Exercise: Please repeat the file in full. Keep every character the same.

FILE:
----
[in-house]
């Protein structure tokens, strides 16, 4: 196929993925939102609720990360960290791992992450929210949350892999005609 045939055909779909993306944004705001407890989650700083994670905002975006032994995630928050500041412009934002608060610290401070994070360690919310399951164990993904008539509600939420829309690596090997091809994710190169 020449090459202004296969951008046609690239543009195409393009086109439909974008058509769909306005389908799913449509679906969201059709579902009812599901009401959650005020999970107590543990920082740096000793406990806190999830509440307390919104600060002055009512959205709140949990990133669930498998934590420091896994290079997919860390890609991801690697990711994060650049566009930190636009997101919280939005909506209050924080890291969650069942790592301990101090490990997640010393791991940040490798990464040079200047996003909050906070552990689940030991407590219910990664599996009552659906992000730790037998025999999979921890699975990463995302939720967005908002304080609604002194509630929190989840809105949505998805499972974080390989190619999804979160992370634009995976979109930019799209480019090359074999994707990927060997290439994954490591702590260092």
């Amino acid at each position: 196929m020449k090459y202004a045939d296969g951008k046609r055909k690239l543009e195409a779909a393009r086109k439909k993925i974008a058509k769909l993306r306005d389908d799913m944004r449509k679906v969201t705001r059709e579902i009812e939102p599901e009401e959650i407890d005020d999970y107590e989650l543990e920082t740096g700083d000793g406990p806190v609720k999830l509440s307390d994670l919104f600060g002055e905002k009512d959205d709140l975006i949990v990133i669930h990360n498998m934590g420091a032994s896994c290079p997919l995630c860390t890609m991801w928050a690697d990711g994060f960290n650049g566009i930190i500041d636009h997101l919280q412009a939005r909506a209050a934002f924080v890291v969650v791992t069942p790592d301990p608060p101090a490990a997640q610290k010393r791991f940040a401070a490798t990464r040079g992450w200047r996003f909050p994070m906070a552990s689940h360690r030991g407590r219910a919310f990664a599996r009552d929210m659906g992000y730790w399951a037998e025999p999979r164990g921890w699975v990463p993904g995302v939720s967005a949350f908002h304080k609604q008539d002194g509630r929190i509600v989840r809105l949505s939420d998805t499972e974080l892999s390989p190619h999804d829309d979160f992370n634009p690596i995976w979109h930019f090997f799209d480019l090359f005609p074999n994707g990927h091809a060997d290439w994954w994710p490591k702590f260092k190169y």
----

[in-house]
């Protein structure tokens, strides 16, 4: 196929993925939102609720990360960290791992992450929210949350892999005609 045939055909779909993306944004705001407890989650700083994670905002975006032994995630928050500041412009934002608060610290401070994070360690919310399951164990993904008539509600939420829309690596090997091809994710190169 020449090459202004296969951008046609690239543009195409393009086109439909974008058509769909306005389908799913449509679906969201059709579902009812599901009401959650005020999970107590543990920082740096000793406990806190999830509440307390919104600060002055009512959205709140949990990133669930498998934590420091896994290079997919860390890609991801690697990711994060650049566009930190636009997101919280939005909506209050924080890291969650069942790592301990101090490990997640010393791991940040490798990464040079200047996003909050906070552990689940030991407590219910990664599996009552659906992000730790037998025999999979921890699975990463995302939720967005908002304080609604002194509630929190989840809105949505998805499972974080390989190619999804979160992370634009995976979109930019799209480019090359074999994707990927060997290439994954490591702590260092």
């Amino acid at each position: 196929m020449k090459y202004a045939d296969g951008k046609r055909k690239l543009e195409a779909a393009r086109k439909k993925i974008a058509k769909l993306r306005d389908d799913m944004r449509k679906v969201t705001r059709e579902i009812e939102p599901e009401e959650i407890d005020d999970y107590e989650l543990e920082t740096g700083d000793g406990p806190v609720k999830l509440s307390d994670l919104f600060g002055e905002k009512d959205d709140l975006i949990v990133i669930h990360n498998m934590g420091a032994s896994c290079p997919l995630c860390t890609m991801w928050a690697d990711g994060f960290n650049g566009i930190i500041d636009h997101l919280q412009a939005r909506a209050a934002f924080v890291v969650v791992t069942p790592d301990p608060p101090a490990a997640q610290k010393r791991f940040a401070a490798t990464r040079g992450w200047r996003f909050p994070m906070a552990s689940h360690r030991g407590r219910a919310f990664a599996r009552d929210m659906g992000y730790w399951a037998e025999p999979r164990g921890w699975v990463p993904g995302v939720s967005a949350f908002h304080k609604q008539d002194g509630r929190i509600v989840r809105l949505s939420d998805t499972e974080l892999s390989p190619h999804d829309d979160f992370n634009p690596i995976w979109h930019f090997f799209d480019l090359f005609p074999n994707g990927h091809a060997d290439w994954w994710p490591k702590f260092k190169y």